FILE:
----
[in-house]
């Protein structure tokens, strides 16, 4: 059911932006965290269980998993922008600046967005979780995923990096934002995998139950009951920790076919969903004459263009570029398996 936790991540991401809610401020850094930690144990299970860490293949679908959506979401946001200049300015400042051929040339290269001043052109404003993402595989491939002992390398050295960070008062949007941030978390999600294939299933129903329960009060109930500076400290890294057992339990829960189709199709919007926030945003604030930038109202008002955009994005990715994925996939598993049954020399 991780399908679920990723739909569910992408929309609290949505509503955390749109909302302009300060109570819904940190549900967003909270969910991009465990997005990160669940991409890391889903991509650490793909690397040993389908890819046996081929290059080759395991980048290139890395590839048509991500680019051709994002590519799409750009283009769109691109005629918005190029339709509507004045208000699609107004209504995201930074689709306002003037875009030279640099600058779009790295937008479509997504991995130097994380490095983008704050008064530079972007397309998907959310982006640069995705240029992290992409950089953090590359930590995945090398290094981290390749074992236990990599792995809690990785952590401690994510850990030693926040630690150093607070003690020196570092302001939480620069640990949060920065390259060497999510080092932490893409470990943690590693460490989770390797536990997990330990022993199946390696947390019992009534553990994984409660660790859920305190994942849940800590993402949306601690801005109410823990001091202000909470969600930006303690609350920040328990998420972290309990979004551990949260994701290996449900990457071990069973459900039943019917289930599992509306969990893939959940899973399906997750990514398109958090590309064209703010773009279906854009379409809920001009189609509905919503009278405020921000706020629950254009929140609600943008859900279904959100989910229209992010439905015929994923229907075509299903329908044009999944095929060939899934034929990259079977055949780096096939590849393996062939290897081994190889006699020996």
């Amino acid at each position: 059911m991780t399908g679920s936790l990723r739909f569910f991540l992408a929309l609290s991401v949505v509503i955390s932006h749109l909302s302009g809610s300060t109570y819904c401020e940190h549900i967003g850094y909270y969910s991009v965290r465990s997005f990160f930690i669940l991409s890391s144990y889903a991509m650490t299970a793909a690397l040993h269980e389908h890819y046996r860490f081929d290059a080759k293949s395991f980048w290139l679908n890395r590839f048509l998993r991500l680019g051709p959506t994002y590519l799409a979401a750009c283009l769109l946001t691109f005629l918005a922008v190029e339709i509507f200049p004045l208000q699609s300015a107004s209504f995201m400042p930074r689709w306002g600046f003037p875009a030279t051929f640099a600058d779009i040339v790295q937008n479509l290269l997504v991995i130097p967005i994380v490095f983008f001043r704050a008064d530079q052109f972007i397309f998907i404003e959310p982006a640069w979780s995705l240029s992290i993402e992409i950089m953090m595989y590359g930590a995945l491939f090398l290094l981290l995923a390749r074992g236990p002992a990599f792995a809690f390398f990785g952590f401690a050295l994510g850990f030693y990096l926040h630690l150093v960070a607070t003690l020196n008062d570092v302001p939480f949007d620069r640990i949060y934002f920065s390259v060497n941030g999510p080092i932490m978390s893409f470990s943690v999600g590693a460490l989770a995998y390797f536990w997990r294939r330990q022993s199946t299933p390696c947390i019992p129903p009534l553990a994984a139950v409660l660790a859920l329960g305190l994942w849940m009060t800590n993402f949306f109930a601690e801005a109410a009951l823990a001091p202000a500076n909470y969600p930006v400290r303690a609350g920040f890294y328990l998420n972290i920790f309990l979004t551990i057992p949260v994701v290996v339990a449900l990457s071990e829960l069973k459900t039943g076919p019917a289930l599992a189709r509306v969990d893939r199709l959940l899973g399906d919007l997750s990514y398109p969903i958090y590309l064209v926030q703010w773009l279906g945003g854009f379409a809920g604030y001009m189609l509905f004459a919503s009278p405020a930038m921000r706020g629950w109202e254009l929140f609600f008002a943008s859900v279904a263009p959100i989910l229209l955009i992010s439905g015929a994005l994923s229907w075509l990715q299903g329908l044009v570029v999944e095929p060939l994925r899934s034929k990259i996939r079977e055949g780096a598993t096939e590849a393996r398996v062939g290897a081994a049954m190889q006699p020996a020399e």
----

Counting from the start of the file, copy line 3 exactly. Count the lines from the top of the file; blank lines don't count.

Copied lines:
């Amino acid at each position: 059911m991780t399908g679920s936790l990723r739909f569910f991540l992408a929309l609290s991401v949505v509503i955390s932006h749109l909302s302009g809610s300060t109570y819904c401020e940190h549900i967003g850094y909270y969910s991009v965290r465990s997005f990160f930690i669940l991409s890391s144990y889903a991509m650490t299970a793909a690397l040993h269980e389908h890819y046996r860490f081929d290059a080759k293949s395991f980048w290139l679908n890395r590839f048509l998993r991500l680019g051709p959506t994002y590519l799409a979401a750009c283009l769109l946001t691109f005629l918005a922008v190029e339709i509507f200049p004045l208000q699609s300015a107004s209504f995201m400042p930074r689709w306002g600046f003037p875009a030279t051929f640099a600058d779009i040339v790295q937008n479509l290269l997504v991995i130097p967005i994380v490095f983008f001043r704050a008064d530079q052109f972007i397309f998907i404003e959310p982006a640069w979780s995705l240029s992290i993402e992409i950089m953090m595989y590359g930590a995945l491939f090398l290094l981290l995923a390749r074992g236990p002992a990599f792995a809690f390398f990785g952590f401690a050295l994510g850990f030693y990096l926040h630690l150093v960070a607070t003690l020196n008062d570092v302001p939480f949007d620069r640990i949060y934002f920065s390259v060497n941030g999510p080092i932490m978390s893409f470990s943690v999600g590693a460490l989770a995998y390797f536990w997990r294939r330990q022993s199946t299933p390696c947390i019992p129903p009534l553990a994984a139950v409660l660790a859920l329960g305190l994942w849940m009060t800590n993402f949306f109930a601690e801005a109410a009951l823990a001091p202000a500076n909470y969600p930006v400290r303690a609350g920040f890294y328990l998420n972290i920790f309990l979004t551990i057992p949260v994701v290996v339990a449900l990457s071990e829960l069973k459900t039943g076919p019917a289930l599992a189709r509306v969990d893939r199709l959940l899973g399906d919007l997750s990514y398109p969903i958090y590309l064209v926030q703010w773009l279906g945003g854009f379409a809920g604030y001009m189609l509905f004459a919503s009278p405020a930038m921000r706020g629950w109202e254009l929140f609600f008002a943008s859900v279904a263009p959100i989910l229209l955009i992010s439905g015929a994005l994923s229907w075509l990715q299903g329908l044009v570029v999944e095929p060939l994925r899934s034929k990259i996939r079977e055949g780096a598993t096939e590849a393996r398996v062939g290897a081994a049954m190889q006699p020996a020399e």